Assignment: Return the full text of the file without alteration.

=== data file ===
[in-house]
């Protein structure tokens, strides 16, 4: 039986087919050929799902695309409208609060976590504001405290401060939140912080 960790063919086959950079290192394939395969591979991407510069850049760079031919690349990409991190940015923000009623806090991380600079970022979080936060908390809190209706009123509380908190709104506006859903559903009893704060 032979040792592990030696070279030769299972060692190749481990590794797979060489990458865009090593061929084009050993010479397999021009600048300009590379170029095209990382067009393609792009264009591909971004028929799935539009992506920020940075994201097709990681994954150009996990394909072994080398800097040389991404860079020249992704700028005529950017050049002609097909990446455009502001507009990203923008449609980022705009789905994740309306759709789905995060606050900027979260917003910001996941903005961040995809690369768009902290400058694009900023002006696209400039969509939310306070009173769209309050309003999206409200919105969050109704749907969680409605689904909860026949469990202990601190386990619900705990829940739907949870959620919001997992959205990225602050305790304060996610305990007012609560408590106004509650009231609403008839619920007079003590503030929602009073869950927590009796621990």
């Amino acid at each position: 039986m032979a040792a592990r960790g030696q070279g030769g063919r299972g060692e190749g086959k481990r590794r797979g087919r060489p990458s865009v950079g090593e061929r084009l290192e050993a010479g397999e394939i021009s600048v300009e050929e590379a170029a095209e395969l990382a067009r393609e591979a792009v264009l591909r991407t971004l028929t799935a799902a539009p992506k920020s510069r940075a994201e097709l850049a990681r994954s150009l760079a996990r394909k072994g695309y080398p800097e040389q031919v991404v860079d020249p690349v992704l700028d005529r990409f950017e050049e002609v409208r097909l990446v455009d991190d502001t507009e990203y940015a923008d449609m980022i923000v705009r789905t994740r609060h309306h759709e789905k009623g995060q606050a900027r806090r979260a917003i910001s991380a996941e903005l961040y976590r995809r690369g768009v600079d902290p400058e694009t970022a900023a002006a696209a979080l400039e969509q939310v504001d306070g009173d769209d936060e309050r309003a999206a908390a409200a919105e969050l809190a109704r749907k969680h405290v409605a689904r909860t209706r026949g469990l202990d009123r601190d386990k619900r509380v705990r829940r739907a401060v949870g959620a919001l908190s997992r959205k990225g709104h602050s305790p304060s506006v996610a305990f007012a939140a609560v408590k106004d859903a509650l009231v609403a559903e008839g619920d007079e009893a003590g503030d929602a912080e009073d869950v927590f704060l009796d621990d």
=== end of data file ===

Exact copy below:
[in-house]
């Protein structure tokens, strides 16, 4: 039986087919050929799902695309409208609060976590504001405290401060939140912080 960790063919086959950079290192394939395969591979991407510069850049760079031919690349990409991190940015923000009623806090991380600079970022979080936060908390809190209706009123509380908190709104506006859903559903009893704060 032979040792592990030696070279030769299972060692190749481990590794797979060489990458865009090593061929084009050993010479397999021009600048300009590379170029095209990382067009393609792009264009591909971004028929799935539009992506920020940075994201097709990681994954150009996990394909072994080398800097040389991404860079020249992704700028005529950017050049002609097909990446455009502001507009990203923008449609980022705009789905994740309306759709789905995060606050900027979260917003910001996941903005961040995809690369768009902290400058694009900023002006696209400039969509939310306070009173769209309050309003999206409200919105969050109704749907969680409605689904909860026949469990202990601190386990619900705990829940739907949870959620919001997992959205990225602050305790304060996610305990007012609560408590106004509650009231609403008839619920007079003590503030929602009073869950927590009796621990």
């Amino acid at each position: 039986m032979a040792a592990r960790g030696q070279g030769g063919r299972g060692e190749g086959k481990r590794r797979g087919r060489p990458s865009v950079g090593e061929r084009l290192e050993a010479g397999e394939i021009s600048v300009e050929e590379a170029a095209e395969l990382a067009r393609e591979a792009v264009l591909r991407t971004l028929t799935a799902a539009p992506k920020s510069r940075a994201e097709l850049a990681r994954s150009l760079a996990r394909k072994g695309y080398p800097e040389q031919v991404v860079d020249p690349v992704l700028d005529r990409f950017e050049e002609v409208r097909l990446v455009d991190d502001t507009e990203y940015a923008d449609m980022i923000v705009r789905t994740r609060h309306h759709e789905k009623g995060q606050a900027r806090r979260a917003i910001s991380a996941e903005l961040y976590r995809r690369g768009v600079d902290p400058e694009t970022a900023a002006a696209a979080l400039e969509q939310v504001d306070g009173d769209d936060e309050r309003a999206a908390a409200a919105e969050l809190a109704r749907k969680h405290v409605a689904r909860t209706r026949g469990l202990d009123r601190d386990k619900r509380v705990r829940r739907a401060v949870g959620a919001l908190s997992r959205k990225g709104h602050s305790p304060s506006v996610a305990f007012a939140a609560v408590k106004d859903a509650l009231v609403a559903e008839g619920d007079e009893a003590g503030d929602a912080e009073d869950v927590f704060l009796d621990d």